How can I eat healthy at a barbeque?

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There are many ways to enjoy summer barbeques while eating healthy foods! While our favorite barbeque dishes often feature red meats -- which can be high in saturated fats and can lead to increased cholesterol -- it is important to remember to include healthier alternatives. The American Heart Association recommends grilling low-fat alternatives like chicken, turkey, and fish -- removing any skin and replacing dark meat (legs and thighs) with breast meat. Choose fish that is high in omega-3 fatty acids, like trout and herring, but be sure that the fish that is caught using environmentally friendly practices and that it does not contain toxic contaminants like mercury and polychlorinated biphenyls (PCBs). To view a list of the safest fishes, download the pocket guide for your area from the Monterey Bay Aquarium.

If you choose to eat red meat, the American Heart Association recommends purchasing cuts that are labeled “loin,” “round,” “choice,” or “select.” Be sure to trim the fat off before preparing, and use a rack so the fat drips away from the food.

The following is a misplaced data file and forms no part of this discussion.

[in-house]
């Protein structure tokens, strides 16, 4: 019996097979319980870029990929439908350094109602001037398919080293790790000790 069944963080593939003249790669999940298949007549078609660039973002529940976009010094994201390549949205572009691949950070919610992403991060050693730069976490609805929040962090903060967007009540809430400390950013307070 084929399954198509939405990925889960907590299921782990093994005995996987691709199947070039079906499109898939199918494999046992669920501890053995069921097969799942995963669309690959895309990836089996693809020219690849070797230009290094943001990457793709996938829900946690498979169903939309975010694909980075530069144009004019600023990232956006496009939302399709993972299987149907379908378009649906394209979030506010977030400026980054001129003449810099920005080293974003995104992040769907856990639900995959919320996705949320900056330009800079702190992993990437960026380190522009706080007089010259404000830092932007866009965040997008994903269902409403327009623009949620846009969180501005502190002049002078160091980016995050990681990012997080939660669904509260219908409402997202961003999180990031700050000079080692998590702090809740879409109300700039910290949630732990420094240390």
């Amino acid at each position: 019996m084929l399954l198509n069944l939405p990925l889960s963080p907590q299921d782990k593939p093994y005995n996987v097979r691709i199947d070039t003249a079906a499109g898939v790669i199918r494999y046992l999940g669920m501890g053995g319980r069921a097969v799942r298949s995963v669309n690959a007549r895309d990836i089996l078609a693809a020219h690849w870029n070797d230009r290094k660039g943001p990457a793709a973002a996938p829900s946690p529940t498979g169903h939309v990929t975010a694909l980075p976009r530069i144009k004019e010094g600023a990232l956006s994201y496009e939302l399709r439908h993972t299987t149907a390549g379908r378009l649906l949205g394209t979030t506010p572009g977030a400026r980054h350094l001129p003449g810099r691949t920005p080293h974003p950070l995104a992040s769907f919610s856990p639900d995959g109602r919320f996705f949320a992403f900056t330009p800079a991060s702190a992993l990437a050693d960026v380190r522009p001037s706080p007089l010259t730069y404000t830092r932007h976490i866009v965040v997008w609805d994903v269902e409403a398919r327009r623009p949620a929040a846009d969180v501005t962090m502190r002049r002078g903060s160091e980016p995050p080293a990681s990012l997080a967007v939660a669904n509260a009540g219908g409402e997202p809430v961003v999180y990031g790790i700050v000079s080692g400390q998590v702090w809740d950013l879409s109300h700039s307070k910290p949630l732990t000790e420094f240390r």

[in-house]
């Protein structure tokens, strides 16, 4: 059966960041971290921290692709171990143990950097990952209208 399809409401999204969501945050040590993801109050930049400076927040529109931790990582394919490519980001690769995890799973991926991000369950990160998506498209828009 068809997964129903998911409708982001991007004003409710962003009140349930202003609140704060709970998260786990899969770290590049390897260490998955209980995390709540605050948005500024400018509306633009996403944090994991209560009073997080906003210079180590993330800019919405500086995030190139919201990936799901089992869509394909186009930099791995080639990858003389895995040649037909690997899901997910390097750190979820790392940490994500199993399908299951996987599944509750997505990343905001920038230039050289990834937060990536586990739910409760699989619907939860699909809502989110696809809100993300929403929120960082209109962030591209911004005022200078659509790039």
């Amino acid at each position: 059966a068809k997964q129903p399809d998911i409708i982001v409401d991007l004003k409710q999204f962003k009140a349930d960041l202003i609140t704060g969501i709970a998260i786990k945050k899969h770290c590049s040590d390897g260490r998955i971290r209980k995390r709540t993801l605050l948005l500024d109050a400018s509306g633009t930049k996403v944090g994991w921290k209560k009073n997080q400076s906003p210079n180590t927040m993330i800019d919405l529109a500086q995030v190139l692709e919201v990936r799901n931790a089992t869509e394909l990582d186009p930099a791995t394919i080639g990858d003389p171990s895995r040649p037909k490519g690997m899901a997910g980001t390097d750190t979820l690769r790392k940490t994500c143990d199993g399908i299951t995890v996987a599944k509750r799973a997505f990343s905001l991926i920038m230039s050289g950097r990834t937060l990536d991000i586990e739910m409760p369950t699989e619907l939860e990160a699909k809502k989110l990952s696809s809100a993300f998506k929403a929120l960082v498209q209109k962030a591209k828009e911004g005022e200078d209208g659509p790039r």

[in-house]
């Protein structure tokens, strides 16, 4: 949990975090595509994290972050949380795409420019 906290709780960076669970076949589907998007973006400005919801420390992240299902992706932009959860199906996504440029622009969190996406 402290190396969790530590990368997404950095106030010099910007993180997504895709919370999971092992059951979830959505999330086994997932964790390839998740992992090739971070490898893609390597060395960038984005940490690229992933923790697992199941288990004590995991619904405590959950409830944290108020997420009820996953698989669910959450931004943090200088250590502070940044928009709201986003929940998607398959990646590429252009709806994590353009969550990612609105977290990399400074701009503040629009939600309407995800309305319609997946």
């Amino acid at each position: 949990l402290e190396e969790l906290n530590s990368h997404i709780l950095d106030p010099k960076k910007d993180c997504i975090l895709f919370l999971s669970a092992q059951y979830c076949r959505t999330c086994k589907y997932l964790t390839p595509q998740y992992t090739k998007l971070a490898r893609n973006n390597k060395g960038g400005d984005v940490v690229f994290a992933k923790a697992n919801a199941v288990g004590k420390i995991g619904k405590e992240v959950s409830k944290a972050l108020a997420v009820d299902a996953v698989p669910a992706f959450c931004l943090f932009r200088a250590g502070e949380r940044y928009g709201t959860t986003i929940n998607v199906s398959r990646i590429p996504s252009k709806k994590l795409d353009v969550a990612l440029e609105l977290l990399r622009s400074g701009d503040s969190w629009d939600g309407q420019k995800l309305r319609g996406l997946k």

It's not time to put away the grill just yet. Use these final days of the summer grilling season to add protein to your diet with lean meat and poultry.

What constitutes lean?
  • Look for cuts that include the words "round," such as top round or bottom round, or "loin", such as sirloin, tenderloin and top loin. Flank steak is also a lean cut.
  • Making hamburgers? Look for options labeled 95 percent lean ground beef.
  • When choosing poultry, select skinless cuts.
  • If you have a fattier cut of meat, make it leaner by trimming off visible, solid fat before grilling.
Leave room on the grill for some veggies, too. Late summer favorites include grilled corn on the cob, eggplant, carrots and beets.

Continue Learning about Eating Habits and Nutrition

Important: This content reflects information from various individuals and organizations and may offer alternative or opposing points of view. It should not be used for medical advice, diagnosis or treatment. As always, you should consult with your healthcare provider about your specific health needs.